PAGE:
The West Australian

UBER FOR PETS

- Pets · Pet Health · Hobbies · Uber

Mo­bile vets have long served live­stock own­ers, im­mo­bile an­i­mals and own­ers and in a pet emer­gency. As we em­brace a life­style of con­ve­nience, the in­dus­try is mov­ing into Uber-like ter­ri­tory.

Pawssum is a mo­bile vet service booked by app. It moved into WA from the East­ern States this year.

WA man­ager Louisa Fenny says the service works well for her as a vet, of­fer­ing flex­i­bil­ity and free­dom while the com­pany takes care of mar­ket­ing, in­voic­ing and other busi­ness tasks.

“It’s kind of like an Uber service,” Dr Fenny says. “A new book­ing re­quest gets sent out to all the ‘Uber drivers’ or all the vets on the road.

“When the an­i­mal is at home it’s much eas­ier to be able to ob­serve it in its own en­vi­ron­ment — it’s nice and re­laxed.”

There are many mo­bile vet ser­vices avail­able through­out WA, in­clud­ing firms that of­fer 24-hour service, emer­gency care and on-the-go treat­ment for na­tive and ex­otic species.

Dr Fenny says an­i­mal be­hav­iour can be un­pre­dictable in a for­eign en­vi­ron­ment so a home visit suits pet and owner.

“Some dogs are be­haviourall­y com­pletely nor­mal,” she says.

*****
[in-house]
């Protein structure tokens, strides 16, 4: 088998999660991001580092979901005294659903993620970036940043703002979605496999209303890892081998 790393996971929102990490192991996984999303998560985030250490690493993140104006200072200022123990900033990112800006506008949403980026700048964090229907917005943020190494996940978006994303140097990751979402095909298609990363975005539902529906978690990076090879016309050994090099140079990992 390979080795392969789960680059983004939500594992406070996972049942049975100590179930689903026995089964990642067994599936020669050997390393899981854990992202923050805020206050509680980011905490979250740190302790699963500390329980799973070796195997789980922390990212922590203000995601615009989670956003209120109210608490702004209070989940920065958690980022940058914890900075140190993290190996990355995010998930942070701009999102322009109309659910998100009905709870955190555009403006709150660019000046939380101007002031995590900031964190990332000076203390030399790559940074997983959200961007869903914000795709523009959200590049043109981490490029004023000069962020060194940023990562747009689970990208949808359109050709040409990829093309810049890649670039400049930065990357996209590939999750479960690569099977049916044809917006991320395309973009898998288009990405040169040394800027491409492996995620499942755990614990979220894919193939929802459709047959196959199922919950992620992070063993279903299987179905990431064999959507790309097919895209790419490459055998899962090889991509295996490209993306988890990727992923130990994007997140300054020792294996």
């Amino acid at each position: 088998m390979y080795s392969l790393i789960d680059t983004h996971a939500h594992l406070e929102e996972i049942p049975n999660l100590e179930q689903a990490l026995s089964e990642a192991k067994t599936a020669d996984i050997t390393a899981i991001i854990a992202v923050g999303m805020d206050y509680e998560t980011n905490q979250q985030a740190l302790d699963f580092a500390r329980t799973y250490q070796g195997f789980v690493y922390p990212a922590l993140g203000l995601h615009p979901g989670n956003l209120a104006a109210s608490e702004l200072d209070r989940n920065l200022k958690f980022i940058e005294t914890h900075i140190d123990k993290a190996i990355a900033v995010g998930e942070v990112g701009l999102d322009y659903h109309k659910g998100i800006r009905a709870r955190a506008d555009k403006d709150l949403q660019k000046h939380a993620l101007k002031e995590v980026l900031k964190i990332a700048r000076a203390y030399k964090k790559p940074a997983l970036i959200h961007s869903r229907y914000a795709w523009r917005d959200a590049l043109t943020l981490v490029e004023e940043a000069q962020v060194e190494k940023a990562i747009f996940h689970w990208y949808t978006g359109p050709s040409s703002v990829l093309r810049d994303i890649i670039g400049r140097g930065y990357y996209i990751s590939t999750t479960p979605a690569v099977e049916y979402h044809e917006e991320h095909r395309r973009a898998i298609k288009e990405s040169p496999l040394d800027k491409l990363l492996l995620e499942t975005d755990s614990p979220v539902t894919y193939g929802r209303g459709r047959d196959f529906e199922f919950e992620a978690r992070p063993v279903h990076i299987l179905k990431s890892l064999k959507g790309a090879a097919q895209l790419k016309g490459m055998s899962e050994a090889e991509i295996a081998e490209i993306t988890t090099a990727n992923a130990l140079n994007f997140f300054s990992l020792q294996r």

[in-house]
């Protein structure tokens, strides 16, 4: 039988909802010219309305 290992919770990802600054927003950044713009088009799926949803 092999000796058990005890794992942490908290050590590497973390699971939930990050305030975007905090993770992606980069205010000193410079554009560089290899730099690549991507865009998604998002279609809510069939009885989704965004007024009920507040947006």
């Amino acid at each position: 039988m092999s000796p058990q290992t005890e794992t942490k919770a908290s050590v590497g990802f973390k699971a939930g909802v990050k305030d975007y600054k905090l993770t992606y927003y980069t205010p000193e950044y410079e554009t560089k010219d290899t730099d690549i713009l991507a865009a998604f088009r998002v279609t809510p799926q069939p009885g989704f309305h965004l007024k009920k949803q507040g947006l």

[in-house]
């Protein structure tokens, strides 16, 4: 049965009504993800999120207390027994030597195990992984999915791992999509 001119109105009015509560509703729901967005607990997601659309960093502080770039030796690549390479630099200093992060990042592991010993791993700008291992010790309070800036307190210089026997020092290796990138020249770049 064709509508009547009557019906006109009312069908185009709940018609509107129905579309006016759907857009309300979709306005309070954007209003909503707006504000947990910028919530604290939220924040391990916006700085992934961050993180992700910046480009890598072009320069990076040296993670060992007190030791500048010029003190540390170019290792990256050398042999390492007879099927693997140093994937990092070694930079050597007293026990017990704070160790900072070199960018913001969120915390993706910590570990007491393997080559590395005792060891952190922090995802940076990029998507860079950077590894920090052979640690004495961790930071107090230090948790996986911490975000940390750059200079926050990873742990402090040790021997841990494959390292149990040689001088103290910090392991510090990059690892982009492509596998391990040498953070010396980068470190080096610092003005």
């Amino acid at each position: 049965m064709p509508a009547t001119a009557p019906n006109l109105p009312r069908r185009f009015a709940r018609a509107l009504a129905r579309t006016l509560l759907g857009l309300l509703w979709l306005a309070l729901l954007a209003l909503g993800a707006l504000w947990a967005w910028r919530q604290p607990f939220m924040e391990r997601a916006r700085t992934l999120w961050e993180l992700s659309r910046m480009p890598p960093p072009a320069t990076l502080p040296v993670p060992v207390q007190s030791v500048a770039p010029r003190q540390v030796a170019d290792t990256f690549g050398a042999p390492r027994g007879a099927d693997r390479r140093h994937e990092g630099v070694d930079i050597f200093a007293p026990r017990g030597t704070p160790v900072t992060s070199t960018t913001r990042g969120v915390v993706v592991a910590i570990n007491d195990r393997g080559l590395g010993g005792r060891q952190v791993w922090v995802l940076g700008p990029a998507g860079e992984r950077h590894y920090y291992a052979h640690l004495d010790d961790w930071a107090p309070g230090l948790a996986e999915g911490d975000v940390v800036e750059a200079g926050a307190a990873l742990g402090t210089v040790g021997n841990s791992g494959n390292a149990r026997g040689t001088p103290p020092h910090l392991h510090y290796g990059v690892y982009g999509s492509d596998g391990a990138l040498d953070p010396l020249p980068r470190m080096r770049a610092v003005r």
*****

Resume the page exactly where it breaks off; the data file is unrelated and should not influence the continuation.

“But when they have to get into a car or be around other dogs or just be in a vet clinic they can get so overex­cited and won’t sit still. It takes a dog 10 min­utes to calm down, some­times longer. And that’s for a dog that loves be­ing at the vet. For a dog that hates be­ing at the vet that anx­i­ety can end up be­ing ag­gres­sion.”

Mo­bile vets are able to as­sess other as­pects of an an­i­mal’s life be­sides symp­toms when they visit the home. The vet can com­pile a more ac­cu­rate record of past med­i­ca­tion and dosage when they have per­mis­sion to peer in a pet owner’s cabi­net rather rely on the client’s mem­ory.

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 ??  ?? Dr Louisa Fenny, WA man­ager of Pawssum.
Dr Louisa Fenny, WA man­ager of Pawssum.

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